THE FUTURE of television is here. At least, its prototype is. Today we use our mobile phones for more than just communicating. We use them to take pictures, play games, share music, and download news and celebrity gossip. More and more, we turn to our phones to kill time when stuck in traffic, while waiting in line, or in the presence of boring company. Nokia, the global leader in wireless telecommunications, has spotted the trend. “Be entertained anywhere” is its new tagline, a radical departure from its roots as a mobile-handset manufacturer.
Communication is out and entertainment is in. The buzz in the industry these days is all about Mobile TV.
By 2015, mobile devices, much like cell phones and personal digital assistants, will take the place of our television sets. This will happen because advances in digital technology will continue bring down the cost of pushing content such as movies and television programs into the hands — literally — of consumers.
When I take a look at my I-Pod, I see the future staring back at me. Of course, tomorrow’s device will have larger high-resolution color screens, a Wi-Fi antenna, built-in speakers, and enough storage space to fit a week’s worth of programs. This is hardly science fiction. Gadgets like these could find themselves on the shelves before the end of the decade.
What makes all this possible is the increasing efficiency of digital compression technology that allows rich media like video to be broken down into ever smaller bits of information, which can then be downloaded to faster and smaller storage devices. Forget dialup access and think high bandwidth connections and you get a clearer picture of how all this content is going to find itself into your mobile entertainment center. Say goodbye to single-use gizmos like digital diaries, cameras, MP3 players, and mobile phones that eat up scarce real estate in your bag. Tomorrow’s gadget will centralize all communication and entertainment functions in one portable device. These mobile television sets will allow you to view more than just what’s on air at any given time; you’ll also be able to download videos, documents, pictures, music — anything that can be digitized and stored in a hard disk anywhere in the world.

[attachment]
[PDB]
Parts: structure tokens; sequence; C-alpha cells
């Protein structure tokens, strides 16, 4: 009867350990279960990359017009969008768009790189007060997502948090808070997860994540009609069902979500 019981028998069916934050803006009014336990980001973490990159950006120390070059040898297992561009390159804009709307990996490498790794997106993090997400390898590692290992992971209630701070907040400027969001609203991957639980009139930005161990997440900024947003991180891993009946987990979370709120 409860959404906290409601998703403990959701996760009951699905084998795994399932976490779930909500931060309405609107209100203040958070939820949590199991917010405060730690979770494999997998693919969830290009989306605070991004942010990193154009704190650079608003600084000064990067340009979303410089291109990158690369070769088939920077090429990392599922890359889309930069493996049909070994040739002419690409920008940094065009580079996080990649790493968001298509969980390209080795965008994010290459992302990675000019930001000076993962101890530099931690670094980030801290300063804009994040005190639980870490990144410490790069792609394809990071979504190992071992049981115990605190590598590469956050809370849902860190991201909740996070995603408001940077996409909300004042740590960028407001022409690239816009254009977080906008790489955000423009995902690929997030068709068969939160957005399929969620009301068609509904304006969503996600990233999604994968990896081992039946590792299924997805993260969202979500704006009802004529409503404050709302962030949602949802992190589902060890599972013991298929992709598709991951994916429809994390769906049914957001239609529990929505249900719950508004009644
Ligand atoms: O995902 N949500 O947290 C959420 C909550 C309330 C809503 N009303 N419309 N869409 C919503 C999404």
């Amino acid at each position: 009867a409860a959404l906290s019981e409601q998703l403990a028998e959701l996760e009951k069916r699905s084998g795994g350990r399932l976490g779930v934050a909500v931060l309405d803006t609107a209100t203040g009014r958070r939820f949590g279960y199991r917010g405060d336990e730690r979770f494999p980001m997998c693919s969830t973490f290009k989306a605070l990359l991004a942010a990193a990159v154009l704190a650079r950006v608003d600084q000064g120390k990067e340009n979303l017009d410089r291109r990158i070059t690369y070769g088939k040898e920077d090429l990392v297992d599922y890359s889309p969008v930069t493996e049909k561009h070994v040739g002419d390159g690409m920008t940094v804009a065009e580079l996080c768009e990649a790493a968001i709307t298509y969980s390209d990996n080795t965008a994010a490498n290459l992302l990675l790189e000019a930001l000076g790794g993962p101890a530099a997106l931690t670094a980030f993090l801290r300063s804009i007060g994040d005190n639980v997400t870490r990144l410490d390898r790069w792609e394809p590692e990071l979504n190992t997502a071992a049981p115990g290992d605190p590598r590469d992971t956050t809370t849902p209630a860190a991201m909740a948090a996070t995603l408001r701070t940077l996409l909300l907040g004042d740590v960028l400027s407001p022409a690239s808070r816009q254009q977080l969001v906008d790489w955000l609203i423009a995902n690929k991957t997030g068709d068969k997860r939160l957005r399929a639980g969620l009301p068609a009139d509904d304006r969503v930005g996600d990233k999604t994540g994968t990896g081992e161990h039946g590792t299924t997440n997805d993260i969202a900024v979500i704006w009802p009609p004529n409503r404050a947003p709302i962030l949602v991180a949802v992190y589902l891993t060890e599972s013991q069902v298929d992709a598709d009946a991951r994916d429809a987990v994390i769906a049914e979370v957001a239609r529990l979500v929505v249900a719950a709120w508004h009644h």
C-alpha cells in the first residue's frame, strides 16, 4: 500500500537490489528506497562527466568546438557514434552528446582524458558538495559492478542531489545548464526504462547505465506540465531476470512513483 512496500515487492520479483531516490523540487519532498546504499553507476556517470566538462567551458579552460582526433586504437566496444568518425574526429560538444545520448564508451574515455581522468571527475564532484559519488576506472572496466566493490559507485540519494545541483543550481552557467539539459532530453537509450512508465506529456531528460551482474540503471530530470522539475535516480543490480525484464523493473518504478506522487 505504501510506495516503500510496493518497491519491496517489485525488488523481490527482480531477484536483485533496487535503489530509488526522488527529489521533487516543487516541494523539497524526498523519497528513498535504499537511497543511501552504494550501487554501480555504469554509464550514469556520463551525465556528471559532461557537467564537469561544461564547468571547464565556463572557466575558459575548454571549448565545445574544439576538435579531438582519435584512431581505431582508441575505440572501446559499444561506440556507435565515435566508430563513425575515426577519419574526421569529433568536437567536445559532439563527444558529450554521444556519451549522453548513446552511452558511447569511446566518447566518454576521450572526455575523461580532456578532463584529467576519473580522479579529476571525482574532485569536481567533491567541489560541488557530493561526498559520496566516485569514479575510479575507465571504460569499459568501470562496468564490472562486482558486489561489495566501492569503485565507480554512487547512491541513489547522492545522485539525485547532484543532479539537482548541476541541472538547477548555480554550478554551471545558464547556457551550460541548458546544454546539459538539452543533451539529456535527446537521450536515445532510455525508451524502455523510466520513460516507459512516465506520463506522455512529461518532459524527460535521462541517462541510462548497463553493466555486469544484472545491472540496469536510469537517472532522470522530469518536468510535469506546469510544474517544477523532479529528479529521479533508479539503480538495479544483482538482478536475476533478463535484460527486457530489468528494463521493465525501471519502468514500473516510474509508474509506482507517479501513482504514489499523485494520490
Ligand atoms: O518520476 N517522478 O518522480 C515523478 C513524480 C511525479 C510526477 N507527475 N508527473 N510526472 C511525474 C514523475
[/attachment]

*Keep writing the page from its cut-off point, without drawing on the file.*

In the mood for a movie? Just Google it. You can search any database on the planet — from Filipino film classics to documentaries about the Fiji islands. Any piece of entertainment out there is yours to access for free or a fee. Net Heads are already doing this with music and low-resolution video files, but imagine DVD-quality programs streaming via wireless connection to your screens or downloaded to your disk while you were in the shower. Again, this is hardly science fiction. It’s happening.
Surely there are practical limitations. Unless we humans develop microscopic eyesight and telescopic hearing (like eagles), watching your favorite sitcom on a five-inch flat screen is just about as entertaining as in-flight viewing in economy class-without the headphones, that is. Acceptable maybe, but hardly enjoyable. Which is why the mobile entertainment center of the future will also be dockable, just like most I-Pod and MP3 players already are. Using a digital cable to connect the device with existing home entertainment systems and giant LCD screens, you can pump up the volume and get larger-than-life images that simulate the theatrical experience. Sedentary consumers who have no use for mobile entertainment may opt for computer set-top boxes hooked up to digital screens and never have to worry about battery life or storage space running out.
OF COURSE, whether this technology will actually take off will boil down to cost. And cost, naturally, will depend largely on consumer demand. Early adopters may not mind paying a premium for new and still untested technology like mobile TV, but will Juan de la Cruz be able to afford tomorrow’s version of today’s P10,000-21-inch color TV set? Just like cellular phone handsets, a comfortable price-point can be reached, but only if the dropping cost of production intersects with rising consumer demand for applications and experiences they simply cannot do without. Put another way, will the information, news and entertainment — the content flowing through the digital networks — be compelling enough to abandon cheap analog television sets carrying free VHF channels? This will all depend on how successful digital television can transform the passive viewing habits of today into a more compelling, more enjoyable, more liberating, and above all, more interactive audio and visual experience tomorrow.
The answer lies in our current generation of kids, teenagers, and the early twenty-somethings as well. Let’s call them the screenagers — those kids that grew up in front of television, computer, and arcade screens. By 2015, they, and those after them, will make up the bulk of the consumer market. Right now, they are the quickest to adapt to new technology and spend the most on personal entertainment. If the interactive television technology of the next decade sounds a bit too daunting for people born before the 1970s, for screenagers, streaming video and interactive entertainment are already part of the daily routine.